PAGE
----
The test team at NASA’s Armstrong Flight Research Center in Edwards, California, flew 22 research flights during the past six months with experimental Adaptive Compliant Trailing Edge (ACTE) flight control surfaces that offer significant improvements over conventional flaps used on existing aircraft.

“Armstrong’s work with ACTE is a great example of how NASA works with our government and industry partners to develop innovative technologies that make big leaps in efficiency and environmental performance,” said Jaiwon Shin, associate administrator for NASA’s Aeronautics Research Mission Directorate at the agency’s headquarters in Washington. “This is consistent with the agency’s goal to support the nation’s leadership in the aviation sector.”

For more information on NASA’s research in next generation aircraft, visit:

NASA’s NuSTAR Captures Possible ‘Screams’ From Zombie Stars

RELEASE 15-077 (Click here for the full article) – 29 April 2015

2015may10_15_077Peering into the heart of the Milky Way galaxy, NASA’s Nuclear Spectroscopic Telescope Array (NuSTAR) has spotted a mysterious glow of high-energy X-rays that, according to scientists, could be the “howls” of dead stars as they feed on stellar companions.

“We can see a completely new component of the center of our galaxy with NuSTAR’s images,” said Kerstin Perez of Columbia University in New York, lead author of a new report on the findings in the journal Nature. “We can’t definitively explain the X-ray signal yet — it’s a mystery. More work needs to be done.”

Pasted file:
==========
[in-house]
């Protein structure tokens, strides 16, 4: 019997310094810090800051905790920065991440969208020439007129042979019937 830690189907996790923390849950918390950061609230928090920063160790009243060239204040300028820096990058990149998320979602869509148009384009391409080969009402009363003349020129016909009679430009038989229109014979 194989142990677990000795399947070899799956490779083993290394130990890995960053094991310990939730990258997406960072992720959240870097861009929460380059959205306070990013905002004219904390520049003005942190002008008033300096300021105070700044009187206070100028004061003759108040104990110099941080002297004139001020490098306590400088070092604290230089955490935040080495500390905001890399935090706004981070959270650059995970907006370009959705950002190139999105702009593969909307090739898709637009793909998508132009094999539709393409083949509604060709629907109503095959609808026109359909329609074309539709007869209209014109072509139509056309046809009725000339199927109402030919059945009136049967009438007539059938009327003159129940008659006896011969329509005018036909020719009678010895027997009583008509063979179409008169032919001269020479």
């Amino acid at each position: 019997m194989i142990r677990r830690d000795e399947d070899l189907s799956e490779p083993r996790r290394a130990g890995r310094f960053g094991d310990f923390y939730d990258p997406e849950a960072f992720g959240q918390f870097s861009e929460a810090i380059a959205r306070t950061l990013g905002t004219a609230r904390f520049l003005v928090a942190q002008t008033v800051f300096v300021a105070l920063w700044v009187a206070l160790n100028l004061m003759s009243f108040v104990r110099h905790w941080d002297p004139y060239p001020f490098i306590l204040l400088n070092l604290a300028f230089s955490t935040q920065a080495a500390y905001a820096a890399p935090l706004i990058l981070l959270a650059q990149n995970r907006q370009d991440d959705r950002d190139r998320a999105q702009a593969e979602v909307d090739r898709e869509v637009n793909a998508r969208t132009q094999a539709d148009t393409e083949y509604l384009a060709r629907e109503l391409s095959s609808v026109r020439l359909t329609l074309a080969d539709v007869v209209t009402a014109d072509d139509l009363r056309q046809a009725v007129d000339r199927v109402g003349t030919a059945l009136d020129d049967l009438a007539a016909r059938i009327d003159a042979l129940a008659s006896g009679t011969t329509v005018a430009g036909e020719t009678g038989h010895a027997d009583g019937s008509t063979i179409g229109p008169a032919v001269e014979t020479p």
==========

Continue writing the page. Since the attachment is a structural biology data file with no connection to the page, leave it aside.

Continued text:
The center of our Milky Way galaxy is bustling with young and old stars, smaller black holes and other varieties of stellar corpses – all swarming around a supermassive black hole called Sagittarius A*.

More information is online at:

NASA’s New Horizons Detects Surface Features, Possible Polar Cap On Pluto

RELEASE 15-078 (Click here for the full article) – 29 April 2015

2015may10_15_078For the first time, images from NASA’s New Horizons spacecraft are revealing bright and dark regions on the surface of faraway Pluto – the primary target of the New Horizons close flyby in mid-July.

The images were captured in early to mid-April from within 70 million miles (113 million kilometers), using the telescopic Long-Range Reconnaissance Imager (LORRI) camera on New Horizons. A technique called image deconvolution sharpens the raw, unprocessed images beamed back to Earth. New Horizons scientists interpreted the data to reveal the dwarf planet has broad surface markings – some bright, some dark – including a bright area at one pole that may be a polar cap.